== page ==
- Violin Concerto, for violin, strings & continuo in D minor ("per senza Cantin", without an E string), RV 243
- Violin Concerto, for violin, strings & continuo in E flat major, RV 254
- Violin Concerto, for violin, strings & continuo in F major, RV 283
- Violin Concerto, for violin, strings & continuo in D major, RV 232
- Violin Concerto, for violin, strings & continuo in C major, RV 187
- Violin Concerto, for violin, strings & continuo in E minor, RV 281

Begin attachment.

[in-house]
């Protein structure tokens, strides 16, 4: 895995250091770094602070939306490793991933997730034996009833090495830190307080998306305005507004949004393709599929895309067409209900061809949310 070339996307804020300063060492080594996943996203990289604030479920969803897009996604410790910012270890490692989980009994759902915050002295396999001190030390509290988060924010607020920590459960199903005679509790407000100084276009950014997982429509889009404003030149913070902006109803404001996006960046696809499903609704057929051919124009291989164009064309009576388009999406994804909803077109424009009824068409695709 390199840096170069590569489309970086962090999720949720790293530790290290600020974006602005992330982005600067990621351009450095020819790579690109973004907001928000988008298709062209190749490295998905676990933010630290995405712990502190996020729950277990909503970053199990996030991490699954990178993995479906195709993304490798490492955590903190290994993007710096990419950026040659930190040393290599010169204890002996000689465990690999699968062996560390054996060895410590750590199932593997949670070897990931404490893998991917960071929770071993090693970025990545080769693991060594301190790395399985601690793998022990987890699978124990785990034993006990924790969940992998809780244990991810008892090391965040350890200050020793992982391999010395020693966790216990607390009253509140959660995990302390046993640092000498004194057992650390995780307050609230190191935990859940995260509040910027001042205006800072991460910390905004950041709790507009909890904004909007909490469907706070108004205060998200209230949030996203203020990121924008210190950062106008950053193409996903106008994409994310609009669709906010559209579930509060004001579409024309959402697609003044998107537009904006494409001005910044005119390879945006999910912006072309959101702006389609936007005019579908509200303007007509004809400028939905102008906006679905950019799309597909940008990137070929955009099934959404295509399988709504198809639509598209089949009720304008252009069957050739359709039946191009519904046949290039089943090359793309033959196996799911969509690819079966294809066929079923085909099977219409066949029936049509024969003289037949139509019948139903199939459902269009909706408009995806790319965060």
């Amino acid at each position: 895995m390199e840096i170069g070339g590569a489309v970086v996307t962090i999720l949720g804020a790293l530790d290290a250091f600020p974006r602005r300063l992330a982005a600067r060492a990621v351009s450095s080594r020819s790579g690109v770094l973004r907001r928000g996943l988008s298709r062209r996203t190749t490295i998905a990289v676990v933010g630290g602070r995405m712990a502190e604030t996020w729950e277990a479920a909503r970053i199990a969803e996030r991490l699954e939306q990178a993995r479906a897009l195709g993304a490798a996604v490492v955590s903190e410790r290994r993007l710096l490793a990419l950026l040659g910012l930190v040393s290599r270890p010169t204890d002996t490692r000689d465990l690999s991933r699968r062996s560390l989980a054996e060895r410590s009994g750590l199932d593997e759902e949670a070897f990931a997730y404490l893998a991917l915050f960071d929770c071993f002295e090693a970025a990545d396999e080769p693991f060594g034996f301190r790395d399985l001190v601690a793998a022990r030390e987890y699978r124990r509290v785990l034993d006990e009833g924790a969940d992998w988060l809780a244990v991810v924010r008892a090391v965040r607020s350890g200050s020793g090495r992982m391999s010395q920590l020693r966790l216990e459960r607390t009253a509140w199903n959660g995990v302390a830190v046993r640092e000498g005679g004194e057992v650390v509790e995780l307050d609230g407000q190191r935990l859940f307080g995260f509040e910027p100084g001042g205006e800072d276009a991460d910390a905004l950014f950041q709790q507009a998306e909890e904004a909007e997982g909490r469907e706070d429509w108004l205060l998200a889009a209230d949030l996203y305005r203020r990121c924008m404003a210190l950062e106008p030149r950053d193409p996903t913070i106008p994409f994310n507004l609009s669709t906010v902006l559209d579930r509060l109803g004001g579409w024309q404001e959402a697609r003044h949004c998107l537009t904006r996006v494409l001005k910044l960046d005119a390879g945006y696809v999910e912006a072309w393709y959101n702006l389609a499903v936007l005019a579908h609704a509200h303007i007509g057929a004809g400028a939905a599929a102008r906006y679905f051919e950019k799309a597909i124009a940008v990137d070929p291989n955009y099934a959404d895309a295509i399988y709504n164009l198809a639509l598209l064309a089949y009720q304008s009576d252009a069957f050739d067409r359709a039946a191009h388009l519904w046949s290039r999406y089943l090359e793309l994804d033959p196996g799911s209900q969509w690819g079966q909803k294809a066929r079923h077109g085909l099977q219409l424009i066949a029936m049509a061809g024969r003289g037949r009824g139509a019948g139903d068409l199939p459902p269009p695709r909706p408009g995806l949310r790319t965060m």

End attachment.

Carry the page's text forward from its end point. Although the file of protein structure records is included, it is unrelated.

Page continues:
The trend in historical performances of Vivaldi's violin concertos has been to have the violinist serve as leader of the ensemble, as would likely have happened in Vivaldi's time. But Vivaldi's music, like Bach's, contains multitudes of ideas, and one way to look at the concertos, especially the late ones heard here, is to regard them as part, and indeed as a foundation, of the virtuoso tradition that grew up over the 18th century. That's the idea behind this recording, featuring violinist Giuliano Carmignola and the Accademia Bizantina under conductor Ottavio Dantone. All these musicians have recorded a good deal of Vivaldi before -- Carmignola was one of the mainstays of the Brilliant label's budget Vivaldi series -- but they produce something different as a team from what they accomplished individually. These concertos are all late works; one has never been recorded before, and two others are given in reconstructed versions. Dantone can deliver a good specimen of the high-octane way of playing Vivaldi that has become common among Italian historical-instrument groups, but here he selectively reins in the Accademia Bizantina in order to put Carmignola's exertions front and center and focus on the daring and innovative contrasts that are essential to Vivaldi's late style. And what exertions they are! In addition to the sheer speed of the finales and the presence of extravagant moments such as the three-octave scale in the cadenza used in the finale of the newly reconstructed "Violin Concerto in F major, RV 283," there are such novel effect as a concerto (the "Violin Concerto in D minor, RV 243") written entirely without the use of the E string. This is, in short, state-of-the-art Vivaldi, and a great deal of fun for listeners of any kind. Extra points for the fun pun in the album title.